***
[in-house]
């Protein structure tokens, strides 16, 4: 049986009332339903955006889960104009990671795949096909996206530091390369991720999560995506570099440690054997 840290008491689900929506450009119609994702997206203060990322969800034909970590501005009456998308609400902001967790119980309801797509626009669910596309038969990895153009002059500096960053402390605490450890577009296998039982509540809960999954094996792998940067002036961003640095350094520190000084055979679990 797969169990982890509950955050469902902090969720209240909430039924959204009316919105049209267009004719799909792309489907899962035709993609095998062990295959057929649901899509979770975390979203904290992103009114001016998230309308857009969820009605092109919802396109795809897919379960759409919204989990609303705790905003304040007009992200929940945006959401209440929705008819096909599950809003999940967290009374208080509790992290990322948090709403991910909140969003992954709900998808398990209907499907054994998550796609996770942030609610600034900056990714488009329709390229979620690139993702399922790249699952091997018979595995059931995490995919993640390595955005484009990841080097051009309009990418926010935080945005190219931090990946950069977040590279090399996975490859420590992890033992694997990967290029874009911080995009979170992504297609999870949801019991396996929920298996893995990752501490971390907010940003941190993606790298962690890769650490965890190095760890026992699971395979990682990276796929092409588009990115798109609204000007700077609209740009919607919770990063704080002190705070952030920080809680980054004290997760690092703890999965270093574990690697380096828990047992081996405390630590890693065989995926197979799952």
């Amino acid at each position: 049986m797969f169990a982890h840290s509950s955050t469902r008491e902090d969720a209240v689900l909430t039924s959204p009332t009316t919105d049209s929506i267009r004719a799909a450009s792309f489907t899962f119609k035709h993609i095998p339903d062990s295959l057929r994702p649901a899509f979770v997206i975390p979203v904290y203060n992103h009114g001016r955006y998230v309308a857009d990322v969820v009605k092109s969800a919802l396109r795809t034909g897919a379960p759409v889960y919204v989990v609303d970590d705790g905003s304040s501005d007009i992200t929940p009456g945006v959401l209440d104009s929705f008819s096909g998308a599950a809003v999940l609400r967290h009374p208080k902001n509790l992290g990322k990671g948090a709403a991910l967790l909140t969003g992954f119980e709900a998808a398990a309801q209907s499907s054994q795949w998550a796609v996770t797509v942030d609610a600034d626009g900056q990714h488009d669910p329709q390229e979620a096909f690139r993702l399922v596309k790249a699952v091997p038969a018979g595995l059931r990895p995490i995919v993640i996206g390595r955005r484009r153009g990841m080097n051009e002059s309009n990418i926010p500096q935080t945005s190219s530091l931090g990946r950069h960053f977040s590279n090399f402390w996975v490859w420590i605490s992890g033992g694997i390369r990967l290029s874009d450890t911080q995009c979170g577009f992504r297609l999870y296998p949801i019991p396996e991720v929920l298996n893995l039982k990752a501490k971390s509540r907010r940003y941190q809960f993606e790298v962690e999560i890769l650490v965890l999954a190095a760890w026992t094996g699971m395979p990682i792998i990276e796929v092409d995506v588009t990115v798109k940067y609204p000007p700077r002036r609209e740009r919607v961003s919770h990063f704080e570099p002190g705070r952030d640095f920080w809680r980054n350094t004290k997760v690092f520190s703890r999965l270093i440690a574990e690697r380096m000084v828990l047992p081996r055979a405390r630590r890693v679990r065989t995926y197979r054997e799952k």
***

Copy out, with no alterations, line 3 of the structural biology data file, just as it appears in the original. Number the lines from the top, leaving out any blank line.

């Amino acid at each position: 049986m797969f169990a982890h840290s509950s955050t469902r008491e902090d969720a209240v689900l909430t039924s959204p009332t009316t919105d049209s929506i267009r004719a799909a450009s792309f489907t899962f119609k035709h993609i095998p339903d062990s295959l057929r994702p649901a899509f979770v997206i975390p979203v904290y203060n992103h009114g001016r955006y998230v309308a857009d990322v969820v009605k092109s969800a919802l396109r795809t034909g897919a379960p759409v889960y919204v989990v609303d970590d705790g905003s304040s501005d007009i992200t929940p009456g945006v959401l209440d104009s929705f008819s096909g998308a599950a809003v999940l609400r967290h009374p208080k902001n509790l992290g990322k990671g948090a709403a991910l967790l909140t969003g992954f119980e709900a998808a398990a309801q209907s499907s054994q795949w998550a796609v996770t797509v942030d609610a600034d626009g900056q990714h488009d669910p329709q390229e979620a096909f690139r993702l399922v596309k790249a699952v091997p038969a018979g595995l059931r990895p995490i995919v993640i996206g390595r955005r484009r153009g990841m080097n051009e002059s309009n990418i926010p500096q935080t945005s190219s530091l931090g990946r950069h960053f977040s590279n090399f402390w996975v490859w420590i605490s992890g033992g694997i390369r990967l290029s874009d450890t911080q995009c979170g577009f992504r297609l999870y296998p949801i019991p396996e991720v929920l298996n893995l039982k990752a501490k971390s509540r907010r940003y941190q809960f993606e790298v962690e999560i890769l650490v965890l999954a190095a760890w026992t094996g699971m395979p990682i792998i990276e796929v092409d995506v588009t990115v798109k940067y609204p000007p700077r002036r609209e740009r919607v961003s919770h990063f704080e570099p002190g705070r952030d640095f920080w809680r980054n350094t004290k997760v690092f520190s703890r999965l270093i440690a574990e690697r380096m000084v828990l047992p081996r055979a405390r630590r890693v679990r065989t995926y197979r054997e799952k």